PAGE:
Decreasing time between first diagnosis of paroxysmal atrial fibrillation and cryoballoon ablation positively affects long-term consequences

Baysal E., Oksul M., Burak C., Yalin K., Soysal A. U., Yalman H., ...More

JOURNAL OF INTERVENTIONAL CARDIAC ELECTROPHYSIOLOGY, vol.65, no.2, pp.365-372, 2022 (SCI-Expanded) identifier identifier identifier

  • Publication Type: Article / Article
  • Volume: 65 Issue: 2
  • Publication Date: 2022
  • Doi Number: 10.1007/s10840-022-01167-3
  • Journal Indexes: Science Citation Index Expanded (SCI-EXPANDED), Scopus, Agricultural & Environmental Science Database, CINAHL, EMBASE, MEDLINE
  • Page Numbers: pp.365-372
  • Keywords: Catheter ablation, Arrhythmia, Atrial fibrillation, Cryoballoon, Rhythm control, OUTCOMES
  • Istanbul University Affiliated: No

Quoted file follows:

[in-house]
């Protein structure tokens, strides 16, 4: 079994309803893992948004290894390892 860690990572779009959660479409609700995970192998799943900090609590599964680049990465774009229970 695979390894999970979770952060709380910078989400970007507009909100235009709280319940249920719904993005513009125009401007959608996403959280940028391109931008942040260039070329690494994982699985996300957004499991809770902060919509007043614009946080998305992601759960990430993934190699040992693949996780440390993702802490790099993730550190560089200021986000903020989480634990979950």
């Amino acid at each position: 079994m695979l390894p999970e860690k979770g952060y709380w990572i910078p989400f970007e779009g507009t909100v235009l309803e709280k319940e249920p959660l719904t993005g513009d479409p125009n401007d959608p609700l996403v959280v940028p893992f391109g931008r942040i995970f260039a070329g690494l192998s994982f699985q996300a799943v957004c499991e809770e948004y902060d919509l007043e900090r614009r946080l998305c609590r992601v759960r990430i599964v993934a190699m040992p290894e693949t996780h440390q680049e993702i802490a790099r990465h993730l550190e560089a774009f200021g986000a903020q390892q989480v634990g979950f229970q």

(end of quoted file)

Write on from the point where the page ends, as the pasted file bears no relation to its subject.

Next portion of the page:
Background Patients with atrial fibrillation (AF) usually experience a worsening of their AF burden over time. We aimed to investigate timing of pulmonary vein isolation (PVI) by cryoballoon (CB-2) after the first clinical diagnosis of AF on ablation-related outcomes. Methods A total of 132 consecutive patients with paroxysmal AF undergoing PVI by CB-2 were included in the study. The patients were retrospectively sorted into two groups to evaluate differences in AF recurrence risk associated with early ablation (n = 89), defined as within 365 days of first AF diagnosis, and late ablation (n = 365), defined as > 365 days after first AF diagnosis. AF-free survival during follow-up was compared between groups. Results Although mean procedure times were comparable between groups, mean fluoroscopy times were lower in the early ablation group. For the whole study group, median (interquartile range) time from AF diagnosis to first ablation was 4.0 (2.0-11.3) months [3.0 (1.0-4.0) vs 14.0 (12.0-22.5) months in the early and late ablation groups, respectively]. Median follow-up for the whole population was 12.0 (12.0-18.0) months, and after the blanking period, 14 (10.6%) patients had arrhythmia recurrence (2 in the early and 12 in the late ablation groups). In the univariable Cox regression analysis and propensity score adjusted penalized Cox regression analysis, there was a significant association between delay in ablation time and AF recurrence (unadjusted hazard ratio = 7.74, 95% CI 2.26-40.1, p < 0.001, adjusted hazard ratio = 7.50, 95% CI 2.23-38.6, p < 0.001). Conclusion Delays in treatment with CB-2 ablation may negatively affect AF-free survival rates among patients with paroxysmal AF.